American Heart Association
|Last updated on August 14, 2015|
The American Heart Association's mission is to build healthier lives, free of cardiovascular diseases and stroke. That single purpose drives all we do. The need for our work is beyond question.
Heart disease is the No. 1 killer of Americans. We can reduce heart disease by promoting a healthy diet and lifestyle, so the American Heart Association has a new national goal: By 2020, to improve the cardiovascular health of all Americans by 20 percent while reducing deaths from cardiovascular diseases and stroke by 20 percent.
We work in the community by improving treatment and quality of care. Our Get with the Guidelines program is a premier hospital-based quality improvement program, currently implemented in 5 hospitals in Pierce County. We advocate for better health. We have fought to increase and sustain funding for our state's nationally recognized tobacco prevention program, our Clean Indoor Air Act (I-901) and nutrition labeling on menus.
We also reach out to high-risk populations, provide CPR training, inspire adults and companies to get active and fundraise for continued medical research.
In 1924 six cardiologists representing several groups founded the American Heart Association.
By the late 1930s, AHA members began considering ways to expand their activities to reach the general public. To broaden its scope, the AHA reorganized in 1948 and brought in non-medical volunteers with skills in business management, communication, public education, community organization and fund raising.
The American Heart Association made its public debut in late 1948 during a network radio contest, "The Walking Man," on the "Truth or Consequences" program hosted by Ralph Edwards. Millions of Americans sent contributions to the AHA along with guesses on the walking man's identity. The effort netted $1.75 million before Jack Benny was identified as the "Walking Man."
A small national staff in New York City then began to organize American Heart Association divisions across the country. They launched the first national fund-raising campaign the following year in February 1949, raising $2.7 million.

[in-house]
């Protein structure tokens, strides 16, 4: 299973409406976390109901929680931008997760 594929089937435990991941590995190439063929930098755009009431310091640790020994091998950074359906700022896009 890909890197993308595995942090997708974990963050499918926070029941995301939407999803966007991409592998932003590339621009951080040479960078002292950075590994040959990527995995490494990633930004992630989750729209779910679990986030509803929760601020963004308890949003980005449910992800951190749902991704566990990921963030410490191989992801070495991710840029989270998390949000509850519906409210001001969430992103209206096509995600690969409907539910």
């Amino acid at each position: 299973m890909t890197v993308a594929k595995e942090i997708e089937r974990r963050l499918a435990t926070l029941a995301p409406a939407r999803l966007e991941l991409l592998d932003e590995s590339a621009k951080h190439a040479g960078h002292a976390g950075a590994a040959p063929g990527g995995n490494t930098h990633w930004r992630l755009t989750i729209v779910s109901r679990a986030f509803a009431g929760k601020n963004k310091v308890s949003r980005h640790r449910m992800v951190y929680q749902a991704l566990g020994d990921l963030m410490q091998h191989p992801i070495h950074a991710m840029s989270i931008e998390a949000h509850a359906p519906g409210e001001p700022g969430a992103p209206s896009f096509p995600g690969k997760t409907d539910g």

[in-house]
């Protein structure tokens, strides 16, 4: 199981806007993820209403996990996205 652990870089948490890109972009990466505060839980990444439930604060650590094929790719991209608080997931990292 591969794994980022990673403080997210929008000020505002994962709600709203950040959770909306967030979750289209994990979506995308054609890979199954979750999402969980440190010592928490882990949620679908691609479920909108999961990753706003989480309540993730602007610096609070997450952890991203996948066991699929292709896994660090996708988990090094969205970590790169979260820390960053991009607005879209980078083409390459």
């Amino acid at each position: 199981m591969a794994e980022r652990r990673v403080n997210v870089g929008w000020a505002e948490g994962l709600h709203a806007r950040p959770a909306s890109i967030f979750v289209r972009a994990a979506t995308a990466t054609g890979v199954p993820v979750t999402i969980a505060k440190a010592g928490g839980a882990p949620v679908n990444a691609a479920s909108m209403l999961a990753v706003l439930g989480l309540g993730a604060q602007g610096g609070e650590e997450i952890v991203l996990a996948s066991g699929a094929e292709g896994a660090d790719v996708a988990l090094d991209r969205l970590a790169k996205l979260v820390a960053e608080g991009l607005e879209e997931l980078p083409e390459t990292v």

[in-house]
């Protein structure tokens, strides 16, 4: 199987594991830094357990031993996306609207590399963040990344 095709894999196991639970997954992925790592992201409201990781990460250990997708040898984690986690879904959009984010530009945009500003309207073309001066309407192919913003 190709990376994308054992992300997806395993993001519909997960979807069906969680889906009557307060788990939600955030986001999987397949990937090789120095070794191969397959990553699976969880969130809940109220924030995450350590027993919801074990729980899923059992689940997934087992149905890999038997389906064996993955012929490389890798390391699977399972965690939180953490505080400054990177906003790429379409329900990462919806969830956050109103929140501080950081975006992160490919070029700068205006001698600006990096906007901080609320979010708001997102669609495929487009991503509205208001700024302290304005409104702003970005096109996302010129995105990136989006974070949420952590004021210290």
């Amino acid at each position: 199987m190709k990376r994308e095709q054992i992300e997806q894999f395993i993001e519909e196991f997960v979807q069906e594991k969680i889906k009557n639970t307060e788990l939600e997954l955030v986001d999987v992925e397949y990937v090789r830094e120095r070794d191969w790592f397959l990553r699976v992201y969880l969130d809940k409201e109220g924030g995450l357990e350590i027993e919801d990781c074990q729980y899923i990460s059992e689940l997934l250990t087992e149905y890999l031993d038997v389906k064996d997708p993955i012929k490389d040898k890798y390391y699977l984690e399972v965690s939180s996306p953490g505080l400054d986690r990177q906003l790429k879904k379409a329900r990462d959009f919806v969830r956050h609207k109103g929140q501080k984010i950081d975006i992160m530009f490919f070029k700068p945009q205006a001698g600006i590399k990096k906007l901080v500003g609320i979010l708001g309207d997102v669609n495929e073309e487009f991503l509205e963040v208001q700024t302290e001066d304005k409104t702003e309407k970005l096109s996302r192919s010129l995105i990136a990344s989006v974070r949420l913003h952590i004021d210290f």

The American Heart Association's Growth
Since 1949, the American Heart Association has grown rapidly in size, financial resources, involvement with medical and non-medical volunteers, and influence -- both nationally and internationally. The AHA moved the National Center from New York City to Dallas in 1975 to better serve affiliates and local divisions nationwide. The volunteer-led affiliates and their divisions form a national network of local AHA organizations involved in providing research, education, and community programs and in raising money to support the association's work. The network continues to gain strength as it expands at the grass-roots level.
The AHA completed significant internal changes between 1980 and 1986, allowing it to reach the public with a louder, clearer voice. During the next eight years, the association became a much more visible champion of public health. The AHA also developed guidelines for the nation's healthcare system and supported the federal government's attempt to improve access to healthcare.
At the same time, the AHA continued to strengthen its internal programs and its internal management. The association revised its mission statement and focused its planning in three areas: cardiovascular science, cardiovascular education and community programs, and fund raising efforts. Achievements included stricter research standards, new healthcare site modules, and development of several new cookbooks. Large gifts allowed the AHA to support new research projects, move all scientific staff into one building, and sponsor creative professional education programs. Efforts to include more women and minorities in the leadership ranks began to pay off by the late 1980s, resulting in more efforts to understand the effects of heart disease and stroke on women and minorities.
The mid-1990s were a time of great change in the American Heart Association. The association's scientific findings began to move more quickly from laboratories and clinics to physician's offices and American households. The AHA took positions on important issues and made clear, simple statements about controlling risk factors. Volunteers and staff agreed on a strategy for improving affiliate research programs, and the national organization created new divisions dealing with stroke and emergency cardiac care. To reduce costs and increase international circulation, the association outsourced the publication of its scientific journals and began publishing them online.
Despite strong opposition from the tobacco industry, the American Heart Association continued to be an advocate for the American public, especially children.
Finally, and most profoundly, AHA volunteers and staff began transforming the organization into an enterprise that could be vibrant and relevant in the 21st century. The change was deeper than anything since 1948, when the AHA transformed itself from a scientific society into a voluntary health agency. The first step was in identifying the organization's strategic driving force in March 1995: Providing credible heart disease and stroke information for effective prevention and treatment.
Main office number
||Joellen Brassfield, Office Manager, (703) 248-1784, (email)
Myrna Shuey, Administrative Assistant, (703) 248-1723, (email)
: (703) 248-1784Office fax number:
Web Site: http://www.heart.org
||4301 North Fairfax Drive
Arlington, VA 22203
(See a map)
||We are conveniently located inside the Beltway just 1 block from the Ballston Metro on the orange line, near a wide variety of eateries and other services and just minutes from I-66 and Glebe Road.
Nearest Metro/Subway Stop: Ballston,
Walk distance (in minutes): 2
|Last updated on August 14, 2015|